In October, second-grade teacher Viviane Vizzioli, 49, was received in her classroom with a large heart drawn in the blackboard. Her students, all around seven years old, also brought brigadeiros (chocolate truffles) and wrote a message: "We are sorry teacher Viviane for yesterday."
The children, who go to Pedro Aleixo public school, in the eastern outskirts of São Paulo, disobeyed their teacher when she asked them to finish their drawings.
"After so many disruptions, they felt bad for having disappointed me," Vizzioli said. She was the third teacher to teach them during the school year since their original instructor took maternity leave.
Because the law mandates that a teacher can only be effectively replaced after the original start their leave, the children had a substitute teacher for a while, until Vizzioli was formally hired.
She was concerned. The class, considered an engaged and well-behaved group, was behind schedule because the teacher changes. Her students are children of cooks, taxi drivers, security guards, and other teachers.
Four of the 30 children in this second-grade class had barely learned syllables when the expected milestone would be them being close to being alphabetized and reading comics or newspaper headlines.
In November, Vizzioli suffered a stroke, less than two months after taking over the class. She was taken to the hospital but passed away a few days later. A fourth teacher will end the school year with the second-graders.
A Common National Curriculum
The guiding national document for São Paulo's new school curriculum is called Base Nacional Comum Curricular (National Baseline Curriculum) was discussed and approved during the Rousseff and Temer administrations.
These new curriculum guidelines come with high hopes. They are considered one of the most critical measures to improve Brazilian education -- currently, 70% of the country's students graduate from middle school at 17 without the expected knowledge of the Portuguese language at that age.
The new curriculum should also improve teacher training in the long run, since colleges can build their classes around the guidelines. Textbooks now have more explicit instructions on content.
But one of the main goals is to make it crystal clear what each one if the 48 million Brazilian schoolchildren should know at the end of each grade. For example, the guidelines establish that children should be alphabetized entirely at the end of second grade when they should be seven or eight years old. Until now, the acceptable limit was one year later, at third grade.
During 2018, Folha heard many praises to the new city curriculum. It follows contemporary education theories by proposing that students build their knowledge instead of passively waiting for the instructor to dictate content. The textbooks were also well regarded.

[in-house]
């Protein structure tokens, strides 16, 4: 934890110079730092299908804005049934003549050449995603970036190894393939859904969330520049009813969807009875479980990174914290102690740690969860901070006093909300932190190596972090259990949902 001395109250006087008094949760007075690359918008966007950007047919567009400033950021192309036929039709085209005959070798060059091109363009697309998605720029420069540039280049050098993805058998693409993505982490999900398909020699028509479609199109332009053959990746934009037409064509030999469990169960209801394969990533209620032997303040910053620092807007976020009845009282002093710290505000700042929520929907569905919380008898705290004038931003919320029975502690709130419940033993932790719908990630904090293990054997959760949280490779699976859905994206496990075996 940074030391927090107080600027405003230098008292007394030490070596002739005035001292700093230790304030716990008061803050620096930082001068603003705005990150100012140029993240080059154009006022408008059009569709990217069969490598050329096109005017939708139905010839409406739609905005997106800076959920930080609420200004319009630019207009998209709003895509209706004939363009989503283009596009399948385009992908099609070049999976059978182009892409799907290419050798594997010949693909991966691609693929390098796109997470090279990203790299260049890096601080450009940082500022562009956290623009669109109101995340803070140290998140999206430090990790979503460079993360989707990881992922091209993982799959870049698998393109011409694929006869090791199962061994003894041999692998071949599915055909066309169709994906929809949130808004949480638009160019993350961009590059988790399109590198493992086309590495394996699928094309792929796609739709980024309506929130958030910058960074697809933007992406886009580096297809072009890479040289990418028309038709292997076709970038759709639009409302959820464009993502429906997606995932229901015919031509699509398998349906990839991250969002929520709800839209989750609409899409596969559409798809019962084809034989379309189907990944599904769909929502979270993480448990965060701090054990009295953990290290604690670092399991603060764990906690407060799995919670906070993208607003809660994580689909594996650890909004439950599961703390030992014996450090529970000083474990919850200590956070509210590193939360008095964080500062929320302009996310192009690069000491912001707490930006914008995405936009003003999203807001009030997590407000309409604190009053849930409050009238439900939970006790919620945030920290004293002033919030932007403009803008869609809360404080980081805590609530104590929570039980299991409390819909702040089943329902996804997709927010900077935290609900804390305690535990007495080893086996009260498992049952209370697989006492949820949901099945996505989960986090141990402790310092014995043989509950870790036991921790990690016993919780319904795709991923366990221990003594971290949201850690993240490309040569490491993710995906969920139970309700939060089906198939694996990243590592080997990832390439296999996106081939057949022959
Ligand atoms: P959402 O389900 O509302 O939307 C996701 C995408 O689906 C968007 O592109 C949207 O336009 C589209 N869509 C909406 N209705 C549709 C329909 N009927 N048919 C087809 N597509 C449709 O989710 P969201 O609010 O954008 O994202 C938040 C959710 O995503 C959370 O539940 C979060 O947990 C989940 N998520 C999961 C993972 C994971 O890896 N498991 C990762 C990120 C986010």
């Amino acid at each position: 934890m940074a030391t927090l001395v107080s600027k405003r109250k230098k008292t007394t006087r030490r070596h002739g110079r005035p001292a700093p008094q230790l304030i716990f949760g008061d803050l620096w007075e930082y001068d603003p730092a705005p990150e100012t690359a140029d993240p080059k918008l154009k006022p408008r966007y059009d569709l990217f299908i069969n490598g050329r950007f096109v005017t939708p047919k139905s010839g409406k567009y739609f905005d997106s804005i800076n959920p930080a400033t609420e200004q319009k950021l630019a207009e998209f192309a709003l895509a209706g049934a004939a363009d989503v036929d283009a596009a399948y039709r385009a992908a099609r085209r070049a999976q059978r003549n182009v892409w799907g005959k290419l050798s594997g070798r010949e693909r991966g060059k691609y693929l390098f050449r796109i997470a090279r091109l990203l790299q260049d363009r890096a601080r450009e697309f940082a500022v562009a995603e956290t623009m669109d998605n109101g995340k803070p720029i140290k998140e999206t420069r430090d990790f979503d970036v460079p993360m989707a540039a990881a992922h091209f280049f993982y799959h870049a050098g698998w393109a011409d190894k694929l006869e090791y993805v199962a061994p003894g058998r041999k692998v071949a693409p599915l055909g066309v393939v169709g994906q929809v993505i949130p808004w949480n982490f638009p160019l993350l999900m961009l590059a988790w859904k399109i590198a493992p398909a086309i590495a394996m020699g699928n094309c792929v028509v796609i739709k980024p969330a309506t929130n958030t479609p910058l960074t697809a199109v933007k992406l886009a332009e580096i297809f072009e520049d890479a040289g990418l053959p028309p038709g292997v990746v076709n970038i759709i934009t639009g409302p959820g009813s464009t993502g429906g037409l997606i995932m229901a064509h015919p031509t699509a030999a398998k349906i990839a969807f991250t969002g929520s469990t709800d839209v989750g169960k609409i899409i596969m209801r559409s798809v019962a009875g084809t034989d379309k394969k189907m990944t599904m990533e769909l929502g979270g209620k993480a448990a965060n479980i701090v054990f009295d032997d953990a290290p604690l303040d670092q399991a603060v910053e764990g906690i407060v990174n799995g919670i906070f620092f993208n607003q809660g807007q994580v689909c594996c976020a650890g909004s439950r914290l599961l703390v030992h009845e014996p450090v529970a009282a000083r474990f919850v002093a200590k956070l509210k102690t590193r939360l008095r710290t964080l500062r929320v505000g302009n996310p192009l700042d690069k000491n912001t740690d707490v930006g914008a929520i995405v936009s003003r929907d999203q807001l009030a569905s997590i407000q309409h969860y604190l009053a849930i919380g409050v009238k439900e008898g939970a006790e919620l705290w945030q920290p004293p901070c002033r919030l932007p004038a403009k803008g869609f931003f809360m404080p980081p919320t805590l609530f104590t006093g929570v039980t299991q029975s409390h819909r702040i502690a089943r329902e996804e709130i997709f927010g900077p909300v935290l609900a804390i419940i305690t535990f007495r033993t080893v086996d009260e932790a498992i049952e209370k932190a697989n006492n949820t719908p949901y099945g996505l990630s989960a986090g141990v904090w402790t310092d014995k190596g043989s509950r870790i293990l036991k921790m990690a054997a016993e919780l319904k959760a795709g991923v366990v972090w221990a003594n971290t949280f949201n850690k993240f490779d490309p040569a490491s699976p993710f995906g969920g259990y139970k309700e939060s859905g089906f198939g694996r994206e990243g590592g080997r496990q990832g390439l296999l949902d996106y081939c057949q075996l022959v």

On the other hand, there are concerns about how the guidelines will be implemented, like the lack of teacher training and delays in textbook deliveries.
There are also other structural issues that could threaten the new curriculum, like the high turnout of teachers and principals in São Paulo's municipal schools.
Running against time
São Paulo's school system has a population of students larger than whole cities, like Natal, capital of Rio Grande do Norte, or Boston, in the United States: one million children between first and eighth grades, and 60,000 employees.
In such a large school network, it's a challenge to improve the quality of education consistently, even with São Paulo being the first economy in Brazil.
Around 60% of fifth-grade students (approximately 11 years old) score below the expected in math. For example, they can't tell how many total minutes are contained in one hour and twenty minutes.
São Paulo's education secretary Alexandre Schneider saw in the new guidelines an opportunity to kickstart a change towards improvement. In May 2017, he sent a WhatsApp message to professional contacts saying that São Paulo's school system was going to adopt the new national guidelines, which at that time weren't ready yet.
"I can't afford to lose any time," said Schneider during an interview in January. "If we waited any more, the new curriculum would only start in the administration's third year, and there is an election the following year," he explained.
Despite the short deadline, the education department heard 44,000 students and 16,000 teachers to create São Paulo's curriculum based on the national guidelines. It was named City Curriculum, and city officers wrote its final version, with the help of consultants.
Schneider also said the department took care not to interrupt the ongoing curriculum, so the new municipal document is more about adjustments and alignments with the national guidelines. It also incorporated United Nations guidelines to teach sustainable development.
Other Brazilian cities, like Teresina, are using the São Paulo curriculum as an inspiration on how to adapt the national guidelines to their realities.
Translated by NATASHA MADOV